More than 250 women have been murdered on the US-Mexico border town of Ciudad Juárez. Their deaths remain a mystery, their histories almost completely erased. Like most women living in Juárez, many of the victims were factory workers employed at multinational plants known as maquiladoras.  As the violence escalates, the international community has continued to ignore what is arguably one of the most overlooked human rights issue today.

Academy Award nominated filmmaker, Lourdes Portillo, gives voice to the lost women of Juárez in her latest critically-acclaimed documentary SENORITA EXTRAVIADA, MISSING YOUNG WOMAN. Recipient of the Special Jury Prize in Documentary at the 2002 Sundance Film Festival, this gripping and emotionally charged film makes its television debut on the PBS series, P.O.V., Tuesday, August 20 (check local listings).

Visually poetic, yet unflinching in its gaze, SENORITA EXTRAVIADA unravels the layers of complicity that have allowed these murders to continue. Dubbed the "City of the Future" by pro-NAFTA advocates, Ciudad Juárez has served as an economic and urban model for developing nations throughout Latin American. Yet behind the city's international mystique and high profile job market, there exists a murky history of grossly underreported human rights abuses and violence against women. Relying on what Portillo comes to see as the most reliable of sources-the testimonies of the families of the victims- SENORITA EXTRAVIADA documents a two-year search for the truth in the underbelly of the new global economy.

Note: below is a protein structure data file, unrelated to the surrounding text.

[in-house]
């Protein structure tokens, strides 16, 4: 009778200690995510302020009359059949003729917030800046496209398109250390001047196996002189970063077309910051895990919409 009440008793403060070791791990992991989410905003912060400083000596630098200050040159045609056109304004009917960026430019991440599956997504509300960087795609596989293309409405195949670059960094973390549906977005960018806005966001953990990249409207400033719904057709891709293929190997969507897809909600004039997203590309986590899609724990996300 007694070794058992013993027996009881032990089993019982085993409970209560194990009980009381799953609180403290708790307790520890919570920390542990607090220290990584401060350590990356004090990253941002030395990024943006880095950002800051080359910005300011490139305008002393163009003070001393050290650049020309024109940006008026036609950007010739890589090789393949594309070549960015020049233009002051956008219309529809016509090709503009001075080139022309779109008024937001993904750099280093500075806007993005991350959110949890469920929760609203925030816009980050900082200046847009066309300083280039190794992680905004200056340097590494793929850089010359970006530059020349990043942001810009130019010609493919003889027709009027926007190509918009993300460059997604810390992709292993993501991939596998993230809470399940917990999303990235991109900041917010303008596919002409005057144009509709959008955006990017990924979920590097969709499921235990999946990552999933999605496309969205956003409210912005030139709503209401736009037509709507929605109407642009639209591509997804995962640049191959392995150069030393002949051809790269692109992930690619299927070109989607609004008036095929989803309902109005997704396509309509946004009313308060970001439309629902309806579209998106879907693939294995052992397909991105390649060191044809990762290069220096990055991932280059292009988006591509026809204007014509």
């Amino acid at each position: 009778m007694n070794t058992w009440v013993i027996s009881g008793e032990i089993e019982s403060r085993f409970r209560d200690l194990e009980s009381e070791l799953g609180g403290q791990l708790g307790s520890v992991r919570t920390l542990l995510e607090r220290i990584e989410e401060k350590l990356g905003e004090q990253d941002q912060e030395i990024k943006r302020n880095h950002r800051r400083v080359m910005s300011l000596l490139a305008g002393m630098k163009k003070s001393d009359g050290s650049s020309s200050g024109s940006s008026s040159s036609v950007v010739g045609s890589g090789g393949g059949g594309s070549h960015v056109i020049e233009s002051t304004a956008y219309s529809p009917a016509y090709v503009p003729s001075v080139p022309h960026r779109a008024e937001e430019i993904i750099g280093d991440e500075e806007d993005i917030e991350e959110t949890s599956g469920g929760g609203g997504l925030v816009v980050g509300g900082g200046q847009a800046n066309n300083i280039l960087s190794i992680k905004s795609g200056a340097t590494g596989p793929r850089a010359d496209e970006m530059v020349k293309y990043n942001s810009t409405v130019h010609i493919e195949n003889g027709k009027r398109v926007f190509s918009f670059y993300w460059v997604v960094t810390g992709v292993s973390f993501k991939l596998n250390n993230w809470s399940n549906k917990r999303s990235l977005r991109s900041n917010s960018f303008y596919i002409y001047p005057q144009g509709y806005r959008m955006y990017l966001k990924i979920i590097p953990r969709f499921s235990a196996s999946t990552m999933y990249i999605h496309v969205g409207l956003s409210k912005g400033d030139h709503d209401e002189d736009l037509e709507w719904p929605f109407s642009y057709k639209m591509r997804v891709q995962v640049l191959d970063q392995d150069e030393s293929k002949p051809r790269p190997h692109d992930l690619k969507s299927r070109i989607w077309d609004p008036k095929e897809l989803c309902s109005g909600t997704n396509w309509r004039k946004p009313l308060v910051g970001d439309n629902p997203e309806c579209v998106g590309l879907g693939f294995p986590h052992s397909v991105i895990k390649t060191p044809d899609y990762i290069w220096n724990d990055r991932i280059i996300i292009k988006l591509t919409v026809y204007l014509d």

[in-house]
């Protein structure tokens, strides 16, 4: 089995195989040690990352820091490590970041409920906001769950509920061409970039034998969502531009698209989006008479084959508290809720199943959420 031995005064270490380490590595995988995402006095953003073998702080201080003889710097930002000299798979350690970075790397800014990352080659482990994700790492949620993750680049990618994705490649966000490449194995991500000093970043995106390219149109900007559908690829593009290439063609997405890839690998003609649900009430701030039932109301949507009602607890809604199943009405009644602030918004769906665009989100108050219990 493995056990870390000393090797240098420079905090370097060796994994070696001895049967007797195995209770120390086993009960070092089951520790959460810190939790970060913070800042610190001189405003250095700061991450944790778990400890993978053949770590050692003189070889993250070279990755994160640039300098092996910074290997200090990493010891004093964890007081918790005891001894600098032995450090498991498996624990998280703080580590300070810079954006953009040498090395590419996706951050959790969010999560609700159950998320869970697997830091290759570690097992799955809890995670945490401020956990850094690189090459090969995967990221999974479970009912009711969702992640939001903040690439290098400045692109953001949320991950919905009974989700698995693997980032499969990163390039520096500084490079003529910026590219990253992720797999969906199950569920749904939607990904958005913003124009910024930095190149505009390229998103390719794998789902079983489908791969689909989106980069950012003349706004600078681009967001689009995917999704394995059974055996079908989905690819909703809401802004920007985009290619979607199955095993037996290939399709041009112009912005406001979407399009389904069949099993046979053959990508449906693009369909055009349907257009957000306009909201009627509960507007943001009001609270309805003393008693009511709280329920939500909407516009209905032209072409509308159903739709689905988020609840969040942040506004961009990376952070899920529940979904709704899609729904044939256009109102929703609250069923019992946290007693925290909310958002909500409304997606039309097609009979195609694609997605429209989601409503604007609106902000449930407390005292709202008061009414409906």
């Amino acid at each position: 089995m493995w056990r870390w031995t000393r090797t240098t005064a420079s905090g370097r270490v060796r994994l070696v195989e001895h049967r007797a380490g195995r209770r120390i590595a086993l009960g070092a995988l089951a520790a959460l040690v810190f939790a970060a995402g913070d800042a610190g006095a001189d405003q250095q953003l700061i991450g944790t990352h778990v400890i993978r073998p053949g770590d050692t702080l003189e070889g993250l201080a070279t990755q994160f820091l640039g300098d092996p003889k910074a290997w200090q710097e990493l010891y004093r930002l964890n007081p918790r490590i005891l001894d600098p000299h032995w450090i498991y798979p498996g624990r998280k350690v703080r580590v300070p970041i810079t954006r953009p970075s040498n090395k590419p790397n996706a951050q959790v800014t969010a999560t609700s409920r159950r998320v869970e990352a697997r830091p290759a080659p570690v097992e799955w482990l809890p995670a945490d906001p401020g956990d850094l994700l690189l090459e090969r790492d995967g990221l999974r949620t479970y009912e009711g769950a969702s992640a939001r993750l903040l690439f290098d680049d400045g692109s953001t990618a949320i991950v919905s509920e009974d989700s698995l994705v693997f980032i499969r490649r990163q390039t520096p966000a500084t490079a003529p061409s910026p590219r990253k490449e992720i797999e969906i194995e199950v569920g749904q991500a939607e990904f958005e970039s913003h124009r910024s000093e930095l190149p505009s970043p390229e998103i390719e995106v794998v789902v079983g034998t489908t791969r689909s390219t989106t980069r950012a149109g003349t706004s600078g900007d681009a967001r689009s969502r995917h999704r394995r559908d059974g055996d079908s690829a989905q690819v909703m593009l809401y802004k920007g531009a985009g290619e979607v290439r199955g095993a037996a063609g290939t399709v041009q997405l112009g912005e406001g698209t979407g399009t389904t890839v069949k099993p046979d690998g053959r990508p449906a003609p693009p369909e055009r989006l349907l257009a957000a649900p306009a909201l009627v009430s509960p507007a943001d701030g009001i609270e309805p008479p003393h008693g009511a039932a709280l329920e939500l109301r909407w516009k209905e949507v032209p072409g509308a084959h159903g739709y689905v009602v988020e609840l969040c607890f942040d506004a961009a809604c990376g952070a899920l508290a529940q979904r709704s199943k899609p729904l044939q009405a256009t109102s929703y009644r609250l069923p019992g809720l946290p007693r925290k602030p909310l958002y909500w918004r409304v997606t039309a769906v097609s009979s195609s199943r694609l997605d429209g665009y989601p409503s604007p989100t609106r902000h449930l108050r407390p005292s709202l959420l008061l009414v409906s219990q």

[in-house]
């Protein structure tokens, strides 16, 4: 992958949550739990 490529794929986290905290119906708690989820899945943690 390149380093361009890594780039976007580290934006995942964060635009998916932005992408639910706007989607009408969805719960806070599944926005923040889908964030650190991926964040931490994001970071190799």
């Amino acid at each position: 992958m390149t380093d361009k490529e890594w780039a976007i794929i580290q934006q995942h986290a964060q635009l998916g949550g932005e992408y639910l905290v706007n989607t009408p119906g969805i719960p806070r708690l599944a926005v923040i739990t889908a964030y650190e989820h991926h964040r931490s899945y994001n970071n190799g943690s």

** SEE THE FILM
        P.O.V., Tuesday, August 20

        Alert your friends and colleagues to the broadcast via email, newsletter announcements, and     web site links.

        ** ACT NOW
        Visit Lourdes Portillo's site

For a schedule of P.O.V. programs on your local PBS station, visit  For sales and rental information on SENORITA EXTRAVIADA, please visit the Women Make Movies on-line catalogue and website  at

SENORITA EXTRAVIADA is part of a growing collection of films and videos by and about Latina and Latin American women. Also part of this unique series is ESCUELA by Hannah Weyer, the award-winning documentary that poignantly profiles the struggles and triumphs of a young Mexican-American migrant farmworker, which airs on P.O.V. August 27.

Established in 1972 to address the under-representation and misrepresentation of women in the media, Women Make Movies is the largest distributor of women's films and videos in the world.  Women Make Movies launched its 30th Anniversary at the Sundance Film Festival earlier this year (  The year-long series of events will celebrate the diversity, vitality, quality and breadth of creativity in WMM's catalogue of more than 500 films and videotapes.  Anniversary festivities will consist of extensive exhibitions and retrospectives, both domestic and international; premiere screenings of new releases in upcoming festivals; and participation in noteworth academic conferences.

Screen-L is sponsored by the Telecommunication & Film Dept., the
University of Alabama: